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The long wait

Decaturish updates

The long wait

Grady Hospital. Source: Wikimedia

Grady Hospital. Source: Wikimedia

I picked his mother up from the airport. She looked at me from under the pink brim of her baseball cap, searching for answers in my eyes.

I had nothing.

New Year’s Day, a day of renewal. It was after dark as I led Mike’s mother to the car in the airport parking deck.

“What the hell happened,” she asked.

I went through the story. In my mind, it has the rhythm of a police report.

Dec. 31

10:30 pm Friends are gathered at my west Midtown condo, planning for a night on the town.

11 pm We park our car somewhere near Blake’s. I am still drinking.

11:30 pm My wife says I should slow down. I start to cry a little. I’m worn out. I planned her birthday party, held the night before, and planned it for months. Her 30th on the 30th. I didn’t dare disappoint. Still think it was worth it.

11:35 pm I bid my friends good night as the champagne glasses make their way into the hands of the people at Blake’s. I tell them I’m tired. What I don’t tell them is that when I’m in a bar, I have to drink. I think I have no control over it.

Jan 1

3 am I’m home and in bed. My wife is in her wifey gown, a phone pressed to her ear. What is it? She looks at me, “They can’t find him.”

6 am Mike is missing. I’ve known him for years. He was in my wedding. My wife has known him longer. He’s missing. I’m calling the morgue. It is the last call I make, the one I make only to rule out the possibility. They check. There is silence. The receptionist returns. They tell me he isn’t there. But we don’t know where he is.

8 am I’m wearing the same clothes as last night, jeans and a wrinkled polo. I’m at the CNN Center. I can see myself reflected in the big glass door as the lobby teems with tourists. I am almost shoving my way through them. I go to the nearest police substation. I am begging them, pleading with them, to call the hospital.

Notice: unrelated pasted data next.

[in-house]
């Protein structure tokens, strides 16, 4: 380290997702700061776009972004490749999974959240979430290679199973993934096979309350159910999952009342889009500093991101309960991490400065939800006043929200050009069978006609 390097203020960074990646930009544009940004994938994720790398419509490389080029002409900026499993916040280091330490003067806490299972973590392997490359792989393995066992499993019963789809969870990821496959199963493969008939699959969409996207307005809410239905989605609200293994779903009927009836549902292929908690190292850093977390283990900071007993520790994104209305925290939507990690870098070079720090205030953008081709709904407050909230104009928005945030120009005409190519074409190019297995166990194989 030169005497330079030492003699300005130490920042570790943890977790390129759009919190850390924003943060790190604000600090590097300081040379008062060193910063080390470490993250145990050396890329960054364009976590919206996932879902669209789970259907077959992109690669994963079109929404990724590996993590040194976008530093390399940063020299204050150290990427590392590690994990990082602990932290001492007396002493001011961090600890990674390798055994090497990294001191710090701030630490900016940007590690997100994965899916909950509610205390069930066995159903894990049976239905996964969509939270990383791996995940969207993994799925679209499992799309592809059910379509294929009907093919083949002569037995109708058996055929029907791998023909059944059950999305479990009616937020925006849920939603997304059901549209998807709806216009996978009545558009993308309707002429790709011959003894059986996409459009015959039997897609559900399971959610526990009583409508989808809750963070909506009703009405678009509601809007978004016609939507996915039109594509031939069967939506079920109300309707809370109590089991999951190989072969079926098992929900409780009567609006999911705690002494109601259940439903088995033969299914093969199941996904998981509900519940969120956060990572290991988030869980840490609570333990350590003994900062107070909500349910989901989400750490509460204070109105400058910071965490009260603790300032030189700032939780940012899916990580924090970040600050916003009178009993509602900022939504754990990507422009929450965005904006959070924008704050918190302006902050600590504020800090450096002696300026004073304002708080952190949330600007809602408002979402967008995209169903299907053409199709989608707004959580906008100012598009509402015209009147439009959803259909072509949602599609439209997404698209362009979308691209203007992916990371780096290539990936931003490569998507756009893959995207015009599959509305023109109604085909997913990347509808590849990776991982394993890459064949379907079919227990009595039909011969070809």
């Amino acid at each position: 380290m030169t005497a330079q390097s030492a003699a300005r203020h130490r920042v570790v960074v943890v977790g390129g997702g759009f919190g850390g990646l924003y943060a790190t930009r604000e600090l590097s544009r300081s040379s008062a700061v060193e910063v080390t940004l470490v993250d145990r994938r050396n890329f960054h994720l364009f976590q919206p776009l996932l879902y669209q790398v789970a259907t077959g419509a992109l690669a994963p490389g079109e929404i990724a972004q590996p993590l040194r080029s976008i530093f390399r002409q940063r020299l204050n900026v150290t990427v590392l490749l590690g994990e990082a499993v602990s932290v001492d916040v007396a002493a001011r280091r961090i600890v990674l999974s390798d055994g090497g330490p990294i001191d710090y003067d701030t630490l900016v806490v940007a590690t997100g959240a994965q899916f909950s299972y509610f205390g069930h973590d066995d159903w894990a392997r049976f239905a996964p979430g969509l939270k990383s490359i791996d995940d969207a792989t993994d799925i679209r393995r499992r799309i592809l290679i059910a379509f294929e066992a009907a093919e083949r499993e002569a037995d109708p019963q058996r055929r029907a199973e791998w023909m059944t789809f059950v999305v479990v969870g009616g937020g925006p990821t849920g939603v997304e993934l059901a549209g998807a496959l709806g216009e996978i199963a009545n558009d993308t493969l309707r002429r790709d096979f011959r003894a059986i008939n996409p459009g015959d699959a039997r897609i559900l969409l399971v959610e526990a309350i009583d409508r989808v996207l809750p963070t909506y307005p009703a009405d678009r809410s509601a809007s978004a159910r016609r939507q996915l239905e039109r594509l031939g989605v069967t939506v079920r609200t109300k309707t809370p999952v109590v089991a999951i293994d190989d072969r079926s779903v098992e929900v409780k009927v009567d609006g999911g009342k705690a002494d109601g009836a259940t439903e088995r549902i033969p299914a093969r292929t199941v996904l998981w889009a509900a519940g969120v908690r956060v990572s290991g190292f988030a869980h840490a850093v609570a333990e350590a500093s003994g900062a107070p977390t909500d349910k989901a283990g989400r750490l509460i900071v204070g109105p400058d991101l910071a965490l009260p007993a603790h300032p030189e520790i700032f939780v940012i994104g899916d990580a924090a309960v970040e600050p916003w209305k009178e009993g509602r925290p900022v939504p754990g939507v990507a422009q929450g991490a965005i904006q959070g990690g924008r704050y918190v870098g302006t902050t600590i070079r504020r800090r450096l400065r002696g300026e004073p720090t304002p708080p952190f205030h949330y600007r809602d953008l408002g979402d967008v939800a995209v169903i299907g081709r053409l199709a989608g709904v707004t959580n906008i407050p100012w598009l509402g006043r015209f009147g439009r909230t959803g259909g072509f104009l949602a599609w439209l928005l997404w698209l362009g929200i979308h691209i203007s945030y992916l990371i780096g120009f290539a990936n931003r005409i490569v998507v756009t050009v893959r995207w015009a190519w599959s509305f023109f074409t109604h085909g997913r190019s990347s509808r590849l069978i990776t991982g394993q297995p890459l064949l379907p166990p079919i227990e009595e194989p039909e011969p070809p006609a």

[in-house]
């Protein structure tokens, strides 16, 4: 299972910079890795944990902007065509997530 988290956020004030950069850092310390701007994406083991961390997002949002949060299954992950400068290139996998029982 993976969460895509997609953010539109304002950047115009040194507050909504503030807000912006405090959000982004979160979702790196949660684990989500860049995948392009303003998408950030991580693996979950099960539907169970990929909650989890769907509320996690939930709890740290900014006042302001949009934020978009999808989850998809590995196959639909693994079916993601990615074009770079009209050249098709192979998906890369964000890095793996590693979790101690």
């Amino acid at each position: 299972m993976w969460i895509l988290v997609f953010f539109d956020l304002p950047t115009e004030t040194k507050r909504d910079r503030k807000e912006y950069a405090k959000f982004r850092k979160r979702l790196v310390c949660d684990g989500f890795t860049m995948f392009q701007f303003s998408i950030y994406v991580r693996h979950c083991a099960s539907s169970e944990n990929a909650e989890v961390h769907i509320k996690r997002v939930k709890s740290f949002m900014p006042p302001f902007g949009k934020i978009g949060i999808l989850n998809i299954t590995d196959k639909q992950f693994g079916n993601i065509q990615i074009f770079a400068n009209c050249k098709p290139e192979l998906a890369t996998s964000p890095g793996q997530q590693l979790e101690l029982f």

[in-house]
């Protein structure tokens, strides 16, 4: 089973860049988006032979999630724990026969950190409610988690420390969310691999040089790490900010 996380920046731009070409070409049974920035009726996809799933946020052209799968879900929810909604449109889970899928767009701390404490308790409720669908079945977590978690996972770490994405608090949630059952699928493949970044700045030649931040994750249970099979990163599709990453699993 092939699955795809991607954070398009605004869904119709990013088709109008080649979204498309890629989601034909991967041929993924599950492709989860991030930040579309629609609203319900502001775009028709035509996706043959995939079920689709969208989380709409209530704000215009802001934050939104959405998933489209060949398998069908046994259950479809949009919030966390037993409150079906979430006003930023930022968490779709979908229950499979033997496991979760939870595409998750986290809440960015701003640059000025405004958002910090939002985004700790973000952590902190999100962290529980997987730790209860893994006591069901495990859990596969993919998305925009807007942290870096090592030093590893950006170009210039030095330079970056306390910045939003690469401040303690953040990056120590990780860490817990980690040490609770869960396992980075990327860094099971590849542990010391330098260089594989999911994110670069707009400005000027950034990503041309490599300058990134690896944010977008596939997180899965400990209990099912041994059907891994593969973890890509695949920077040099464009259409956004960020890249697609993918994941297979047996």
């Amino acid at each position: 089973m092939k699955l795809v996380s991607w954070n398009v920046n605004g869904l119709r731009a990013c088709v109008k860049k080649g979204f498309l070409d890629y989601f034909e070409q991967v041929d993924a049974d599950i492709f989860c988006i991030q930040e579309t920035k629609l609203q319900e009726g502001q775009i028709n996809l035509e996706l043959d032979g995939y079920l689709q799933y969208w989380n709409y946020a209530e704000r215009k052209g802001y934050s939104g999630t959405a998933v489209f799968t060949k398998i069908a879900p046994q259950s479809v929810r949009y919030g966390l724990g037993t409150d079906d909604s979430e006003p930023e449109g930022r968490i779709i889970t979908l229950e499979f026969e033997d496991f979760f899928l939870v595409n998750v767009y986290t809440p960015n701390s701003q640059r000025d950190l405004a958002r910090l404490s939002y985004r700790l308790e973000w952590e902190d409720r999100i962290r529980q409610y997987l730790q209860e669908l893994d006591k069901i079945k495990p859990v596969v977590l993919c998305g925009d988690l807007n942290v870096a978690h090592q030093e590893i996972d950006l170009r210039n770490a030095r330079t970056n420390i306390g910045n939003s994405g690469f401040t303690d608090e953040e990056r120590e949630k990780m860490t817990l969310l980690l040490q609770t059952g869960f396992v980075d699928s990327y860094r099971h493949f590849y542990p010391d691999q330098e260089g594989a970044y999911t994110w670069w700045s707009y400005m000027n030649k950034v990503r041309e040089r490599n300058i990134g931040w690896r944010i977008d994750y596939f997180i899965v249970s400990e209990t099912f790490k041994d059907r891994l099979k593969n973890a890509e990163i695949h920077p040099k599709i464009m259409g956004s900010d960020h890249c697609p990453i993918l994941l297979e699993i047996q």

I’ve called Grady several times and they deny my friend is there. I explain to the officer that he’s from out of town and due home this evening. I ask the officer to call, hoping that Grady staffers will be more forthcoming with them. I don’t know why my gut tells me he’s in the hospital. I just have that feeling.

My eyes search the eyes of the officer, hoping she will understand. She shakes her head no. Atlanta Police Officers are as impartial as death.

I keep looking.

3 pm I’ve gone by Blake’s. Nothing. Gone to where my friends last saw him on the sidewalk. Nothing. They had been trying to get him home, but he got away from them. It was 12:01 a.m. on New Year’s Day in Atlanta. The patrons swarmed to their cars and he was lost in the crowd. None of my friends that were visiting that evening has lived in Atlanta, or spends much time here. At this time, I’ve only been in town six months. I’m about to get a rude awakening.

I am at my neighbor’s apartment. We are printing flyers with Mike’s picture on it. The police will not open a case file on him because they say it’s too early, but something is wrong. His car is in my condo parking lot. He was supposed to leave today. He had to get back to work. He would never shirk his responsibilities. Not him. Not as long as I’ve known him. Something is wrong.

As I am about to begin passing the flyers around, his mom texts us. She asks me what happened. I tell her right up until the point we lost track of him.

“You don’t know where he is,” she asks.

“No,” I said. “And we were waiting to call you because we didn’t want to worry you unnecessarily.”

“Dan,” she said. “He’s in Grady.”

My wife collapses onto the sidewalk.

6 pm It’s New Year’s day. Mike lies in a medically-induced coma, tubes snaking in and out of him like he’s a cyborg transitioning into a full-fledged robot. He has a breathing mask and bruises. All I know is he was struck by a car. That’s all I know.

This happens often in Atlanta, I later learn.

After I finished the play-by-play, his mother sat there quietly staring at the dashboard as the lights on the interstate fluttered above us.

We found Grady, a task that proves elusive, even now. You go to Grady when you need to be there, not when you want to be there. The hospital has no effusive healing cheer or religious platitudes written on the wall. This night it’s a shadowy fortress. Inside, people who have brushed cheeks with their Maker struggle to survive.

The security guard assessed Mike’s mom and motioned toward the elevator. We went up to the Intensive Care Unit.